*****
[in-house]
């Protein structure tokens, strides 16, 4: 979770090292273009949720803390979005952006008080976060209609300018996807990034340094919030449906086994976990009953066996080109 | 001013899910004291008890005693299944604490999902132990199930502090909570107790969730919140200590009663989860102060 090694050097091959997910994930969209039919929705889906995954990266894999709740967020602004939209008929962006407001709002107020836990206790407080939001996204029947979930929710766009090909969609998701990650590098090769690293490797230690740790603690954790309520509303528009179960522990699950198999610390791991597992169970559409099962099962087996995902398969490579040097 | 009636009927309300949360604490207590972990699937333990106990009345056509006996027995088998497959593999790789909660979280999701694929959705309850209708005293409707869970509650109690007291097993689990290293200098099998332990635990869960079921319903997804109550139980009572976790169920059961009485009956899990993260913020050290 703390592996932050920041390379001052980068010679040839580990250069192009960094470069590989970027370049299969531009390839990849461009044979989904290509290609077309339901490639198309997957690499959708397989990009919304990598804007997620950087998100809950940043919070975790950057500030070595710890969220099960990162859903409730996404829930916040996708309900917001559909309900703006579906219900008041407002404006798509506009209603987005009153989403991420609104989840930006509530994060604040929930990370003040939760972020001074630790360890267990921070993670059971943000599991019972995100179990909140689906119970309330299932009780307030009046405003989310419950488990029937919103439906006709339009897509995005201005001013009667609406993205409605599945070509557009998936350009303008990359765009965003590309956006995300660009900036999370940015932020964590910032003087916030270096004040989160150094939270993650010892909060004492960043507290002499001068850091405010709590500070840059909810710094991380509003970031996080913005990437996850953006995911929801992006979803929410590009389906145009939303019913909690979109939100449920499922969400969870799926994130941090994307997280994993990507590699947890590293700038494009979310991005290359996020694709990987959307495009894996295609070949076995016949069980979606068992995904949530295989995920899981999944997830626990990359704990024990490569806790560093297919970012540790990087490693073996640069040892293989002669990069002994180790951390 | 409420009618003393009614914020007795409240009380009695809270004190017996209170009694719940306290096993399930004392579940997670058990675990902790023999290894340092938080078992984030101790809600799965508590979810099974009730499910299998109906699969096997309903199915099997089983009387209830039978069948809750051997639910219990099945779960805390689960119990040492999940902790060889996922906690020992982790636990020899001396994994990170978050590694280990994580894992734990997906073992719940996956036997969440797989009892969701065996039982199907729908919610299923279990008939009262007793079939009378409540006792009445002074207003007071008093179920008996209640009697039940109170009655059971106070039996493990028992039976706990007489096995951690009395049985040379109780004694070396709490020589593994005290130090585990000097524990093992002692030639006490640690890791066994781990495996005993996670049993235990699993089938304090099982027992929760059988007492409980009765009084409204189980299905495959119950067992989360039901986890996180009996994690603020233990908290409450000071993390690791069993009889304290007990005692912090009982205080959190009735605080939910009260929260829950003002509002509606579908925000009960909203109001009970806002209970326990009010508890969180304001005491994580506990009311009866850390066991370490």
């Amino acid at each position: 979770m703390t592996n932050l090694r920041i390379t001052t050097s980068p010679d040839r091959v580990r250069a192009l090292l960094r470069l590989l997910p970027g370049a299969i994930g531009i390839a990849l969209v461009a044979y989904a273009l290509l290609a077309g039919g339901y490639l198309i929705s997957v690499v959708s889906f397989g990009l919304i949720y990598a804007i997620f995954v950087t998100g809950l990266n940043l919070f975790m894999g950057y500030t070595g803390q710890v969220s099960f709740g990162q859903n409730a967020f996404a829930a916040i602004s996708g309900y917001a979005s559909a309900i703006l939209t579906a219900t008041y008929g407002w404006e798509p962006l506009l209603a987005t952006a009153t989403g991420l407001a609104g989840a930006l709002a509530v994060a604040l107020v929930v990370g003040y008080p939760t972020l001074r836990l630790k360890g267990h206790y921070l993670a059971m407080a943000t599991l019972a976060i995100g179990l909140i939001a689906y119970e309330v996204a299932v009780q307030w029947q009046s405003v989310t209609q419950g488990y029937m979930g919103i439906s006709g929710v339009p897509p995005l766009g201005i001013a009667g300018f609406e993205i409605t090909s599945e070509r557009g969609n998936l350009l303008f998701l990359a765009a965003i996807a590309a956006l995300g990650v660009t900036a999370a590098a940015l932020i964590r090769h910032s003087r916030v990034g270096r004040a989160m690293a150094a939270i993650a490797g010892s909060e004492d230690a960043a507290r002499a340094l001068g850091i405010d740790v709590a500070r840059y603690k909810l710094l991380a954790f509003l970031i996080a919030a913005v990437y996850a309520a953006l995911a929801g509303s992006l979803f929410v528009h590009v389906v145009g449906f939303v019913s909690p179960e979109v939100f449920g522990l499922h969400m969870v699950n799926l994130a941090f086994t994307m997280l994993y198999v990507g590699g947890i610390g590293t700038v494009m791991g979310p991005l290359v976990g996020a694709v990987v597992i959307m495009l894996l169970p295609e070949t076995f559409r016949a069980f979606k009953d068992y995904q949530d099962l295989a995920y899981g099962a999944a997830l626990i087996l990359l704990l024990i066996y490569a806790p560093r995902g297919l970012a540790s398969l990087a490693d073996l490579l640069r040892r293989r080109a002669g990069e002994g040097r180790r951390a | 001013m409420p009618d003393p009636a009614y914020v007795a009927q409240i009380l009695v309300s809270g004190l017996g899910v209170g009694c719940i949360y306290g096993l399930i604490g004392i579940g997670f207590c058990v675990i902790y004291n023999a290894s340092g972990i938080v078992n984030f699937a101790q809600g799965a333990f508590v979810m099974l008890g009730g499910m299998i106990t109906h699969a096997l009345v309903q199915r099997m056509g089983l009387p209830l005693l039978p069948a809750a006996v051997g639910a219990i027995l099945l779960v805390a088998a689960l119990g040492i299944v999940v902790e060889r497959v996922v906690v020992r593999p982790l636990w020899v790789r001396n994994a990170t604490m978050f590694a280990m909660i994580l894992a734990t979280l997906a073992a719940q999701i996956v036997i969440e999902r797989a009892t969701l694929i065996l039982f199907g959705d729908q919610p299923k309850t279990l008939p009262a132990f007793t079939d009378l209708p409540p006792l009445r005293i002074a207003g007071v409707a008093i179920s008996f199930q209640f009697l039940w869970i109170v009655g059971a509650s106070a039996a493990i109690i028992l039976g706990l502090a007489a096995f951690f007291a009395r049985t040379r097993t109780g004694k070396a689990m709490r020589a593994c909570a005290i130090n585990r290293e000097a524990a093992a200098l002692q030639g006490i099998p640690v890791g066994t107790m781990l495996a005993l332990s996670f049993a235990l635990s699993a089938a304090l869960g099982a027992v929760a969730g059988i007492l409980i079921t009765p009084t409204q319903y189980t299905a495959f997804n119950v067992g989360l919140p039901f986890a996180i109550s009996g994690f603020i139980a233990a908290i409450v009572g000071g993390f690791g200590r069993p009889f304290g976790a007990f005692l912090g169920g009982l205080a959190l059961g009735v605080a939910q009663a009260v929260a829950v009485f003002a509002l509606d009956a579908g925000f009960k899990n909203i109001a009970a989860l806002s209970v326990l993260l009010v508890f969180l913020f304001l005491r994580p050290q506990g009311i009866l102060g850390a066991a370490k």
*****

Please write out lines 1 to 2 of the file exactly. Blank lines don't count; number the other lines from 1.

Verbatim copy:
[in-house]
């Protein structure tokens, strides 16, 4: 979770090292273009949720803390979005952006008080976060209609300018996807990034340094919030449906086994976990009953066996080109 | 001013899910004291008890005693299944604490999902132990199930502090909570107790969730919140200590009663989860102060 090694050097091959997910994930969209039919929705889906995954990266894999709740967020602004939209008929962006407001709002107020836990206790407080939001996204029947979930929710766009090909969609998701990650590098090769690293490797230690740790603690954790309520509303528009179960522990699950198999610390791991597992169970559409099962099962087996995902398969490579040097 | 009636009927309300949360604490207590972990699937333990106990009345056509006996027995088998497959593999790789909660979280999701694929959705309850209708005293409707869970509650109690007291097993689990290293200098099998332990635990869960079921319903997804109550139980009572976790169920059961009485009956899990993260913020050290 703390592996932050920041390379001052980068010679040839580990250069192009960094470069590989970027370049299969531009390839990849461009044979989904290509290609077309339901490639198309997957690499959708397989990009919304990598804007997620950087998100809950940043919070975790950057500030070595710890969220099960990162859903409730996404829930916040996708309900917001559909309900703006579906219900008041407002404006798509506009209603987005009153989403991420609104989840930006509530994060604040929930990370003040939760972020001074630790360890267990921070993670059971943000599991019972995100179990909140689906119970309330299932009780307030009046405003989310419950488990029937919103439906006709339009897509995005201005001013009667609406993205409605599945070509557009998936350009303008990359765009965003590309956006995300660009900036999370940015932020964590910032003087916030270096004040989160150094939270993650010892909060004492960043507290002499001068850091405010709590500070840059909810710094991380509003970031996080913005990437996850953006995911929801992006979803929410590009389906145009939303019913909690979109939100449920499922969400969870799926994130941090994307997280994993990507590699947890590293700038494009979310991005290359996020694709990987959307495009894996295609070949076995016949069980979606068992995904949530295989995920899981999944997830626990990359704990024990490569806790560093297919970012540790990087490693073996640069040892293989002669990069002994180790951390 | 409420009618003393009614914020007795409240009380009695809270004190017996209170009694719940306290096993399930004392579940997670058990675990902790023999290894340092938080078992984030101790809600799965508590979810099974009730499910299998109906699969096997309903199915099997089983009387209830039978069948809750051997639910219990099945779960805390689960119990040492999940902790060889996922906690020992982790636990020899001396994994990170978050590694280990994580894992734990997906073992719940996956036997969440797989009892969701065996039982199907729908919610299923279990008939009262007793079939009378409540006792009445002074207003007071008093179920008996209640009697039940109170009655059971106070039996493990028992039976706990007489096995951690009395049985040379109780004694070396709490020589593994005290130090585990000097524990093992002692030639006490640690890791066994781990495996005993996670049993235990699993089938304090099982027992929760059988007492409980009765009084409204189980299905495959119950067992989360039901986890996180009996994690603020233990908290409450000071993390690791069993009889304290007990005692912090009982205080959190009735605080939910009260929260829950003002509002509606579908925000009960909203109001009970806002209970326990009010508890969180304001005491994580506990009311009866850390066991370490």